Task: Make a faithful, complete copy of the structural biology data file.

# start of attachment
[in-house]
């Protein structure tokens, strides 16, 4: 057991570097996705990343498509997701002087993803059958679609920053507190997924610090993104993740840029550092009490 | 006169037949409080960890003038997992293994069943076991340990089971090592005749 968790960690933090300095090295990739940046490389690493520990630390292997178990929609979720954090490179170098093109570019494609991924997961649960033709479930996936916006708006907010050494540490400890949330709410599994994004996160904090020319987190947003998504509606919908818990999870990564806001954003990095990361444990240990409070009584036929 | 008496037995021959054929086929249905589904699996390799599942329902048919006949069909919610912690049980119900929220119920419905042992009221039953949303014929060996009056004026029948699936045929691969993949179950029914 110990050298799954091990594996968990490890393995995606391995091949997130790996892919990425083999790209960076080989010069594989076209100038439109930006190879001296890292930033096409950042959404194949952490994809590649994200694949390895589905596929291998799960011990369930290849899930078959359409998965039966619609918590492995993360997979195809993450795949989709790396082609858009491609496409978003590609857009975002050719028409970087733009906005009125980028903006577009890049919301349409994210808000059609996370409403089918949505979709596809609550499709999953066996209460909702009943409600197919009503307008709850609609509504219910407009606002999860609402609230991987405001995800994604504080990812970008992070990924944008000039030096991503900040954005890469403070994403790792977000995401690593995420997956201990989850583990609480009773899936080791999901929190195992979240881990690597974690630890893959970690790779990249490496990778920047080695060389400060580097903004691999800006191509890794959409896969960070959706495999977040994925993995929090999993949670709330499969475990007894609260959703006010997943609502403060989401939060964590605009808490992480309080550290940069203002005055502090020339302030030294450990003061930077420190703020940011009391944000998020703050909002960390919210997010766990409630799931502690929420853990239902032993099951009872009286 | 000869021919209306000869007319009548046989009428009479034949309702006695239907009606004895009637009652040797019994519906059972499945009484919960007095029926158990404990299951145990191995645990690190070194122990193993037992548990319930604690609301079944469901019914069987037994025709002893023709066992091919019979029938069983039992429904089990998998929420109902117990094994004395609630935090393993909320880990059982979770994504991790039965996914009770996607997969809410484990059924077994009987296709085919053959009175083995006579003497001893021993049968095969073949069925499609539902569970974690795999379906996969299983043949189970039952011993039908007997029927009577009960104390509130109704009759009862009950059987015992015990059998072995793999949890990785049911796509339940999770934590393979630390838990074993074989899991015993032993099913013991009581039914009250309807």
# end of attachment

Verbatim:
[in-house]
């Protein structure tokens, strides 16, 4: 057991570097996705990343498509997701002087993803059958679609920053507190997924610090993104993740840029550092009490 | 006169037949409080960890003038997992293994069943076991340990089971090592005749 968790960690933090300095090295990739940046490389690493520990630390292997178990929609979720954090490179170098093109570019494609991924997961649960033709479930996936916006708006907010050494540490400890949330709410599994994004996160904090020319987190947003998504509606919908818990999870990564806001954003990095990361444990240990409070009584036929 | 008496037995021959054929086929249905589904699996390799599942329902048919006949069909919610912690049980119900929220119920419905042992009221039953949303014929060996009056004026029948699936045929691969993949179950029914 110990050298799954091990594996968990490890393995995606391995091949997130790996892919990425083999790209960076080989010069594989076209100038439109930006190879001296890292930033096409950042959404194949952490994809590649994200694949390895589905596929291998799960011990369930290849899930078959359409998965039966619609918590492995993360997979195809993450795949989709790396082609858009491609496409978003590609857009975002050719028409970087733009906005009125980028903006577009890049919301349409994210808000059609996370409403089918949505979709596809609550499709999953066996209460909702009943409600197919009503307008709850609609509504219910407009606002999860609402609230991987405001995800994604504080990812970008992070990924944008000039030096991503900040954005890469403070994403790792977000995401690593995420997956201990989850583990609480009773899936080791999901929190195992979240881990690597974690630890893959970690790779990249490496990778920047080695060389400060580097903004691999800006191509890794959409896969960070959706495999977040994925993995929090999993949670709330499969475990007894609260959703006010997943609502403060989401939060964590605009808490992480309080550290940069203002005055502090020339302030030294450990003061930077420190703020940011009391944000998020703050909002960390919210997010766990409630799931502690929420853990239902032993099951009872009286 | 000869021919209306000869007319009548046989009428009479034949309702006695239907009606004895009637009652040797019994519906059972499945009484919960007095029926158990404990299951145990191995645990690190070194122990193993037992548990319930604690609301079944469901019914069987037994025709002893023709066992091919019979029938069983039992429904089990998998929420109902117990094994004395609630935090393993909320880990059982979770994504991790039965996914009770996607997969809410484990059924077994009987296709085919053959009175083995006579003497001893021993049968095969073949069925499609539902569970974690795999379906996969299983043949189970039952011993039908007997029927009577009960104390509130109704009759009862009950059987015992015990059998072995793999949890990785049911796509339940999770934590393979630390838990074993074989899991015993032993099913013991009581039914009250309807």